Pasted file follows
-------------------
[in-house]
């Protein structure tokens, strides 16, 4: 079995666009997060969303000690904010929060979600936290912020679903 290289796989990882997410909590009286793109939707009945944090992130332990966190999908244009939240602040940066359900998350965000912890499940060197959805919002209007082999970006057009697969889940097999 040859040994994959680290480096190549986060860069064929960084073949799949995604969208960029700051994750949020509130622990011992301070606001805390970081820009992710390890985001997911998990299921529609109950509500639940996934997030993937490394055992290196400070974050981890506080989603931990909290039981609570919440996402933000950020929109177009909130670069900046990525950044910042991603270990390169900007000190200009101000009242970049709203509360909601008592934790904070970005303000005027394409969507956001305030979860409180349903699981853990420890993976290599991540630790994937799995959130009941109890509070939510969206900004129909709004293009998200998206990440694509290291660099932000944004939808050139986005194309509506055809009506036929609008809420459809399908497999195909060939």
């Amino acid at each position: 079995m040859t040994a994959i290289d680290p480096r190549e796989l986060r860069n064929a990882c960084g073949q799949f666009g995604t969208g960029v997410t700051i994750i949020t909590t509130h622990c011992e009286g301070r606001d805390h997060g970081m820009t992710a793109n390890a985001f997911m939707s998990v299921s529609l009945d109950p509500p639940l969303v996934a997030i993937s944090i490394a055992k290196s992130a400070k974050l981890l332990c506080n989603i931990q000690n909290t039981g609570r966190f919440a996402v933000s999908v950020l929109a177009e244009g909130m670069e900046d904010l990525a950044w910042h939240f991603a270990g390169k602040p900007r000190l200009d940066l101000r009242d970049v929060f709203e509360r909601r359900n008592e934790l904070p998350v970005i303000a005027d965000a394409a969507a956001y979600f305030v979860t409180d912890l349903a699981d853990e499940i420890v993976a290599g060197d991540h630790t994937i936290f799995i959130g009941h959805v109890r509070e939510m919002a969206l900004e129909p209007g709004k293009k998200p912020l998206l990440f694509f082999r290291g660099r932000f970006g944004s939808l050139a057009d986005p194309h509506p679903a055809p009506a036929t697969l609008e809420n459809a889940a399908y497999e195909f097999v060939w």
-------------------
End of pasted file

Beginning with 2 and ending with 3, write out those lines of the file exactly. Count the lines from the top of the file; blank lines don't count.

């Protein structure tokens, strides 16, 4: 079995666009997060969303000690904010929060979600936290912020679903 290289796989990882997410909590009286793109939707009945944090992130332990966190999908244009939240602040940066359900998350965000912890499940060197959805919002209007082999970006057009697969889940097999 040859040994994959680290480096190549986060860069064929960084073949799949995604969208960029700051994750949020509130622990011992301070606001805390970081820009992710390890985001997911998990299921529609109950509500639940996934997030993937490394055992290196400070974050981890506080989603931990909290039981609570919440996402933000950020929109177009909130670069900046990525950044910042991603270990390169900007000190200009101000009242970049709203509360909601008592934790904070970005303000005027394409969507956001305030979860409180349903699981853990420890993976290599991540630790994937799995959130009941109890509070939510969206900004129909709004293009998200998206990440694509290291660099932000944004939808050139986005194309509506055809009506036929609008809420459809399908497999195909060939």
């Amino acid at each position: 079995m040859t040994a994959i290289d680290p480096r190549e796989l986060r860069n064929a990882c960084g073949q799949f666009g995604t969208g960029v997410t700051i994750i949020t909590t509130h622990c011992e009286g301070r606001d805390h997060g970081m820009t992710a793109n390890a985001f997911m939707s998990v299921s529609l009945d109950p509500p639940l969303v996934a997030i993937s944090i490394a055992k290196s992130a400070k974050l981890l332990c506080n989603i931990q000690n909290t039981g609570r966190f919440a996402v933000s999908v950020l929109a177009e244009g909130m670069e900046d904010l990525a950044w910042h939240f991603a270990g390169k602040p900007r000190l200009d940066l101000r009242d970049v929060f709203e509360r909601r359900n008592e934790l904070p998350v970005i303000a005027d965000a394409a969507a956001y979600f305030v979860t409180d912890l349903a699981d853990e499940i420890v993976a290599g060197d991540h630790t994937i936290f799995i959130g009941h959805v109890r509070e939510m919002a969206l900004e129909p209007g709004k293009k998200p912020l998206l990440f694509f082999r290291g660099r932000f970006g944004s939808l050139a057009d986005p194309h509506p679903a055809p009506a036929t697969l609008e809420n459809a889940a399908y497999e195909f097999v060939w």